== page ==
Adapting Child Nutrition Screening During the COVID-19 Lock Down in Uganda

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Author(s):
Andrea Procopio
Organization(s):
Date Published:
September 16, 2021
Contribution:
Community Contribution

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The Graduating to Resilience activity funded by the USAID Bureau for Humanitarian Assistance and led by AVSI Foundation (AVSI) in partnership with IMPAQ International and Trickle Up seeks to test the Graduation Approach’s ability to graduate ultra-poor refugee and host community households in Western Uganda from conditions of food insecurity and fragile livelihoods to self-reliance and resilience. 

When the Government of Uganda placed the country on full lock-down in response to COVID-19, transportation restrictions limited participant access to healthy foods. Additionally, non-essential businesses closed, reducing income and further threatening childhood nutrition outcomes. Adding to these challenges, due to remote implementation and social distancing, the activity’s monthly nutrition screening could not occur.

To address the difficulties caused by the COVID-19 restrictions and better adapt to remote implementation, the activity created an adaptive scenario planning process through which Family Mid-Upper Arm Circumference (MUAC)—an approach where caregivers are trained to conduct child nutrition screening with a coach observing at an acceptable social distance—was first discussed. By collaborating with local implementers to train staff and local government to obtain 4,647 MUAC tapes, the consortium was able to scale Family MUAC to all households with children under five. Reports indicate an increase in the number of referrals for childhood nutrition services due to the implementation of Family MUAC. In addition, the CLA approaches implemented during COVID-19 resulted in positive mindset changes among consortium staff including thinking more creatively, remaining open to new ideas, and being willing to accept failure as an option.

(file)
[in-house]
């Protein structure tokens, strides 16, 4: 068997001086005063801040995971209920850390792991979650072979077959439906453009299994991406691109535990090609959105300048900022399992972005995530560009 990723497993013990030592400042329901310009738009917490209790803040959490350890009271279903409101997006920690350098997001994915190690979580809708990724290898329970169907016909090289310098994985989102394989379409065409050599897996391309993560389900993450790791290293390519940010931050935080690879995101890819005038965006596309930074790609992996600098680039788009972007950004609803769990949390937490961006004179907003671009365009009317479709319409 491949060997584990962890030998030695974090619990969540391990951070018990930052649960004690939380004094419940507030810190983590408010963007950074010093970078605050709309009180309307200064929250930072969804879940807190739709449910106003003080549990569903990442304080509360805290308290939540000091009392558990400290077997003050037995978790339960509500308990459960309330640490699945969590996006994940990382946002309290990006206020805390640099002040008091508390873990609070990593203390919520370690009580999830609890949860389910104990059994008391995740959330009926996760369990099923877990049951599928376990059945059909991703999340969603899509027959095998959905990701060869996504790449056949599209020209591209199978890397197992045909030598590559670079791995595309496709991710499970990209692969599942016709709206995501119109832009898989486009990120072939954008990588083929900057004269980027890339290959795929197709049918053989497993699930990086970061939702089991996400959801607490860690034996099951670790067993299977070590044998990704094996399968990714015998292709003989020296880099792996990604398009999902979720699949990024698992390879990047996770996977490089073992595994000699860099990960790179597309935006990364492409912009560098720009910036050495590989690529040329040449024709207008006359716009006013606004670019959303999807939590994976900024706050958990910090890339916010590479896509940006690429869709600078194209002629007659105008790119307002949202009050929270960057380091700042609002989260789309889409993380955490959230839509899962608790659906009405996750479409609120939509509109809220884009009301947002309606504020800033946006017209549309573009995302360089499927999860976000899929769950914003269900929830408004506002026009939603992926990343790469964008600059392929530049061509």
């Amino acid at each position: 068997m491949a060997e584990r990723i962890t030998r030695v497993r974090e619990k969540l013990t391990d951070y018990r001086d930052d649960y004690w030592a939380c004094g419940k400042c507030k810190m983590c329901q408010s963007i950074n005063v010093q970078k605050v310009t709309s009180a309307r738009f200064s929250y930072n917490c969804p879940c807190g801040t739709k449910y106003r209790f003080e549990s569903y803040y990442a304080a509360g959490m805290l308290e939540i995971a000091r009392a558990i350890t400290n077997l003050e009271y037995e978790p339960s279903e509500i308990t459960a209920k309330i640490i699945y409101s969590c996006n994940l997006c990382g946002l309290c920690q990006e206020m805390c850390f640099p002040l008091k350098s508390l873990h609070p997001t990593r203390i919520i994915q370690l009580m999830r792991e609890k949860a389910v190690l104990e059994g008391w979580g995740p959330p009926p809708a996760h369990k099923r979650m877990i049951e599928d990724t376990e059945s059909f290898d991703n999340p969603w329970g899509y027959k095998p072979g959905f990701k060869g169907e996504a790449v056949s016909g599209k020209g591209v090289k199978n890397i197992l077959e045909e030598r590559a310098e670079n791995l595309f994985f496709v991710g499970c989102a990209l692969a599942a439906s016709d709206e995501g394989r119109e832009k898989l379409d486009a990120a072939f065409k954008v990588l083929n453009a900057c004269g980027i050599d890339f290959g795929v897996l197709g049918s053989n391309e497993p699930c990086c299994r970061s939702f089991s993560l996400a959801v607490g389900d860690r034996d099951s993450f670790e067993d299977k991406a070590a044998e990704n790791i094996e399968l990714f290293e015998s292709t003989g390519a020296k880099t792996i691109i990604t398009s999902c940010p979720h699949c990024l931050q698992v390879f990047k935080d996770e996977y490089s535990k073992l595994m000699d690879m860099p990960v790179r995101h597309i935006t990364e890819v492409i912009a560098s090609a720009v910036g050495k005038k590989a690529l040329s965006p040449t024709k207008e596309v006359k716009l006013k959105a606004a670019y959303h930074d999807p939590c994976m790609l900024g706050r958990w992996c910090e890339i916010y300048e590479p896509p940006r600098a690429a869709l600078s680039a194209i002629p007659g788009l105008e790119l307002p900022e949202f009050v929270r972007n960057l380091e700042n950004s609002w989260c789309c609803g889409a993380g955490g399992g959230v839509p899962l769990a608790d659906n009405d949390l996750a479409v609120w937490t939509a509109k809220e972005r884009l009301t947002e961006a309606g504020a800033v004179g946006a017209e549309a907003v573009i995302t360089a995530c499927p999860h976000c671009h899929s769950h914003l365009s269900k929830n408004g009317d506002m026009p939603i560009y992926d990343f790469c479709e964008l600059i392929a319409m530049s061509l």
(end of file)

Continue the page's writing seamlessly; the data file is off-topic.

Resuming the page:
Filed Under: Case Study, Uganda

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